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Blog: article

How to avoid a Titanic website disaster

02 2012

by Nigel Harding

As we approach the 100 year anniversary for the Titanic disaster, and with the greatest of respect to all of those who suffered losses as a result of this disaster, I have collected a few thoughts on the sorts of website disasters we ought to avoid.

In the aftermath of the Titanic disaster, there was a huge investigation into the White Star Company’s safety strategy and procedures. In that case, the loss of life was shocking and truly tragic. We are lucky that a disastrous website would not constitute a risk to life although it might threaten your livelihood if it is not fit for purpose. Here on some thoughts on things you should watch out for.

1. Safety & security.

Do keep an up-to-date backup copy of your website. Hosting companies can be attacked by viruses or hackers so don’t rely on their storage alone. If your website uses some sort of database system as part of a Content Management System (e.g. WordPress, Joomla) then ensure that you have a database dump as well as the website files. If you use WordPress then be aware that this platform is particularly susceptible to attacks and you may need to update your installation (and plugins) often to reduce security risks. If in doubt about backups, check with your website designer to check on backup policy and obligations.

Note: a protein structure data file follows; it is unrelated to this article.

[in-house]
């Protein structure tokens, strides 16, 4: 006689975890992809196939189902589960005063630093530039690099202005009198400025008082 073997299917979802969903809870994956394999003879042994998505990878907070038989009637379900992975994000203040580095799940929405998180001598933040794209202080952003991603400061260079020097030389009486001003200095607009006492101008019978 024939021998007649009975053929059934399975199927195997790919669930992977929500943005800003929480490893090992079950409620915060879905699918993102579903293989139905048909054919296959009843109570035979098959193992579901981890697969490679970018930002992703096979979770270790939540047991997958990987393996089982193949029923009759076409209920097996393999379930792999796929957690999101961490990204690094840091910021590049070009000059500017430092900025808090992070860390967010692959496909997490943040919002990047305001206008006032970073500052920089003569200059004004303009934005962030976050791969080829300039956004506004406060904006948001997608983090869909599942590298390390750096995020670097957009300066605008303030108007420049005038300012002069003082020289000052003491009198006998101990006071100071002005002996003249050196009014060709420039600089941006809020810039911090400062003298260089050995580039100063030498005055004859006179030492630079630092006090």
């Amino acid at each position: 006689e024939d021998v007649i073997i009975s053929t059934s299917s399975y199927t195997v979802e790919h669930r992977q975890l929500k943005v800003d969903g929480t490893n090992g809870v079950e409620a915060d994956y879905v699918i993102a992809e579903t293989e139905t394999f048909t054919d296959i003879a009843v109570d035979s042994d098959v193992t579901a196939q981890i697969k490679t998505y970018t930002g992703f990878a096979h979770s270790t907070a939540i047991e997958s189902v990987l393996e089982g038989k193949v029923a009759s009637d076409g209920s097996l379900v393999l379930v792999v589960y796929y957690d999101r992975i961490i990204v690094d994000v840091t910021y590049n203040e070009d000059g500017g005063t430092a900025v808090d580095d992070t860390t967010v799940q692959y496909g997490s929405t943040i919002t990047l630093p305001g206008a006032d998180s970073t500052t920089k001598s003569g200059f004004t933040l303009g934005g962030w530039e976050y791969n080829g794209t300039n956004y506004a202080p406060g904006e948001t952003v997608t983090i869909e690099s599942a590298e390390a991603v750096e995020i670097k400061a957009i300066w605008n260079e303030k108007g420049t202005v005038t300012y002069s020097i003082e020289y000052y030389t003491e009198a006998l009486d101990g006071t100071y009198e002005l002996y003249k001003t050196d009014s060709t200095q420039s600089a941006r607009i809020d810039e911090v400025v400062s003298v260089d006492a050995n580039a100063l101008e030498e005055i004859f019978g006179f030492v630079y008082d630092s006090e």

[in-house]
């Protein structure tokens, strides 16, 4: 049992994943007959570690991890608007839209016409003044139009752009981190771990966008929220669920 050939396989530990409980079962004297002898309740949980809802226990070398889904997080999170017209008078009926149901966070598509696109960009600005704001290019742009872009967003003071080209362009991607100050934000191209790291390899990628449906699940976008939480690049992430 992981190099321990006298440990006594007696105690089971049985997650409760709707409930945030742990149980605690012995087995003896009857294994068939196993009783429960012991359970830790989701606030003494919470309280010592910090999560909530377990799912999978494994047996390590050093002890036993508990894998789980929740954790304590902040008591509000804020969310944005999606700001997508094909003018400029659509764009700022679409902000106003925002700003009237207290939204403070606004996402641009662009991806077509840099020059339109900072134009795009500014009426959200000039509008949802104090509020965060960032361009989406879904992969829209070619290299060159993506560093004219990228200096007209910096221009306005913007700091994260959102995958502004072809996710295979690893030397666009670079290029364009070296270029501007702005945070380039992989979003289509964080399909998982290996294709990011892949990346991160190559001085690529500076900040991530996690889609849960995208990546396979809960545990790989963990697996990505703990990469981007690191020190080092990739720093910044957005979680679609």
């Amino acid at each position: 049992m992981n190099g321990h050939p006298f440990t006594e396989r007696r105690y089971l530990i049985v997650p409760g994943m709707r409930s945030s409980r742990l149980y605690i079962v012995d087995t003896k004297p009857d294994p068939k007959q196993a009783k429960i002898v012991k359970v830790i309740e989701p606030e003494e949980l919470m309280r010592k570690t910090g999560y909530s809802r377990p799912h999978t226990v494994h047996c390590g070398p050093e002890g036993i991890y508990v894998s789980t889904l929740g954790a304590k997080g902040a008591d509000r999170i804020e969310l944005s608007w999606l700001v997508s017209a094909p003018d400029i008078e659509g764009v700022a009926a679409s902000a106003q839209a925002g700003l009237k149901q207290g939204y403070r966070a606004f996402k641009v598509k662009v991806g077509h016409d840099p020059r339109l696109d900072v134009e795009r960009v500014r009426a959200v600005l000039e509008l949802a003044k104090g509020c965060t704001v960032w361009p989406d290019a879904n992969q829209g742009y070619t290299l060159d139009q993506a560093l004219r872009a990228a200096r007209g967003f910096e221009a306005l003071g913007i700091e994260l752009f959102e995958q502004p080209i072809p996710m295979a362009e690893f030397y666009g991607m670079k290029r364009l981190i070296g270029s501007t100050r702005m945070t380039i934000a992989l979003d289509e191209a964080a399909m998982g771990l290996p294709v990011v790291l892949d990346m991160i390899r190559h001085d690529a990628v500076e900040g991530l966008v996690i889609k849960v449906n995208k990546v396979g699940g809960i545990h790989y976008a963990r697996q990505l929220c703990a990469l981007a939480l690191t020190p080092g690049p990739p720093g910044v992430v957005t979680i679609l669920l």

2. Use harmonising, complimentary colours. Avoid colour clashes

If the colours are clashing and garish or, at the other extreme, too bland, then your visitor will lose interest in your website, it’s content and your messages. Don’t let your website be a colour disaster!

3. Don’t be too cheap

I know that everyone has to be budget conscious in the current economic climate but I would plead with you to not let your sister’s boyfriend or the IT guy you used to work with put together your website as an evening project. The quality of your website will be the product of a graphic designer’s skill and a website developer who is aware of latest technologies and latest browser compatibility issues. Remember that your website represents your business in every way. If your website looks shoddy or performs inconsistently then that will be how your business will be perceived.

4. Your website can’t be found by internet searches

Having a nice looking website up on the internet is one thing but getting visitors to visit it is quite another. If your goal is to attract visitors to your website then your website should be optimised to maximise its appeal to the search engines. This involves understanding your target audience, understanding which keyword searches they are likely to make and then optimising your site to maximise your chances of being found for those keyword searches. I do recommend talking to an SEO expert.

So keep watching for those hidden icebergs and good luck with your websites!